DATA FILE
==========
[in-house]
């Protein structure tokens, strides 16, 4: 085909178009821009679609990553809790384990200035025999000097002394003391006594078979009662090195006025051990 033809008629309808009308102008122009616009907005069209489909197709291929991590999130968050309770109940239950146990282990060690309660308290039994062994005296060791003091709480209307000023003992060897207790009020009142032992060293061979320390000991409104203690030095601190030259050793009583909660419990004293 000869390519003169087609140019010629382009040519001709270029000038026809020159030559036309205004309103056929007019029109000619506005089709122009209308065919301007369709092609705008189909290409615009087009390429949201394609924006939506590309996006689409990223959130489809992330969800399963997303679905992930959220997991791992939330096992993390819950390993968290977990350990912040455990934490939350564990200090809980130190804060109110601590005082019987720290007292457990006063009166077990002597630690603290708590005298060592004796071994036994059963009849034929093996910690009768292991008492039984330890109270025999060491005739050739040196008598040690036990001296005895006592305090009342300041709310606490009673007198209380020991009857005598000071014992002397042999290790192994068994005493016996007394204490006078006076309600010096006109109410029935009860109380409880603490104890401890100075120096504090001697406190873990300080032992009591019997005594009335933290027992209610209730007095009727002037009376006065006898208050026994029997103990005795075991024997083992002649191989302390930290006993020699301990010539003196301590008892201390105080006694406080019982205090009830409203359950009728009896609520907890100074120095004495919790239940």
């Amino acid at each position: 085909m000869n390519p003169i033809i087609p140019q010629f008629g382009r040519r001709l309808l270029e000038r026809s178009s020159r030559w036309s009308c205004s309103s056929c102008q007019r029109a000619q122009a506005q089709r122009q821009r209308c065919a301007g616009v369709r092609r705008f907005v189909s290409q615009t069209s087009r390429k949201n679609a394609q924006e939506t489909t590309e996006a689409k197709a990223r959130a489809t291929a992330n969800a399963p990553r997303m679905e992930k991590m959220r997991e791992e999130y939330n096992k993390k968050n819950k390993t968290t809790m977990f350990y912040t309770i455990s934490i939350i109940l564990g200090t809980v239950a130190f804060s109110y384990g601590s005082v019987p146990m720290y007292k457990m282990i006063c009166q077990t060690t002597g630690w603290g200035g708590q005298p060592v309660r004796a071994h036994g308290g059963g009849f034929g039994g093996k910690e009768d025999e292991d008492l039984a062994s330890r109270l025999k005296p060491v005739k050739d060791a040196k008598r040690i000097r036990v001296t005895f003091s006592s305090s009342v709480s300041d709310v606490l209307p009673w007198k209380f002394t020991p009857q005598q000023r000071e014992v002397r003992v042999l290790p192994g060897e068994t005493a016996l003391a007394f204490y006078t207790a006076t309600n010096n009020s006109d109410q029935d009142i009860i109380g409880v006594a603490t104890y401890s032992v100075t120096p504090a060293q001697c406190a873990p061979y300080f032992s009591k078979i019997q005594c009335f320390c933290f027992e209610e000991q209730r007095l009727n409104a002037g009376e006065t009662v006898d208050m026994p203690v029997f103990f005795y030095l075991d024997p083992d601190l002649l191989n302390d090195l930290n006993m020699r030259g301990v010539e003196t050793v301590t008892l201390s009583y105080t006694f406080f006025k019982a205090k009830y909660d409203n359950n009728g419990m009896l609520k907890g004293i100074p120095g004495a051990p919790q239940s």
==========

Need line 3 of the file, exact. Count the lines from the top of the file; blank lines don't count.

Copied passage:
């Amino acid at each position: 085909m000869n390519p003169i033809i087609p140019q010629f008629g382009r040519r001709l309808l270029e000038r026809s178009s020159r030559w036309s009308c205004s309103s056929c102008q007019r029109a000619q122009a506005q089709r122009q821009r209308c065919a301007g616009v369709r092609r705008f907005v189909s290409q615009t069209s087009r390429k949201n679609a394609q924006e939506t489909t590309e996006a689409k197709a990223r959130a489809t291929a992330n969800a399963p990553r997303m679905e992930k991590m959220r997991e791992e999130y939330n096992k993390k968050n819950k390993t968290t809790m977990f350990y912040t309770i455990s934490i939350i109940l564990g200090t809980v239950a130190f804060s109110y384990g601590s005082v019987p146990m720290y007292k457990m282990i006063c009166q077990t060690t002597g630690w603290g200035g708590q005298p060592v309660r004796a071994h036994g308290g059963g009849f034929g039994g093996k910690e009768d025999e292991d008492l039984a062994s330890r109270l025999k005296p060491v005739k050739d060791a040196k008598r040690i000097r036990v001296t005895f003091s006592s305090s009342v709480s300041d709310v606490l209307p009673w007198k209380f002394t020991p009857q005598q000023r000071e014992v002397r003992v042999l290790p192994g060897e068994t005493a016996l003391a007394f204490y006078t207790a006076t309600n010096n009020s006109d109410q029935d009142i009860i109380g409880v006594a603490t104890y401890s032992v100075t120096p504090a060293q001697c406190a873990p061979y300080f032992s009591k078979i019997q005594c009335f320390c933290f027992e209610e000991q209730r007095l009727n409104a002037g009376e006065t009662v006898d208050m026994p203690v029997f103990f005795y030095l075991d024997p083992d601190l002649l191989n302390d090195l930290n006993m020699r030259g301990v010539e003196t050793v301590t008892l201390s009583y105080t006694f406080f006025k019982a205090k009830y909660d409203n359950n009728g419990m009896l609520k907890g004293i100074p120095g004495a051990p919790q239940s």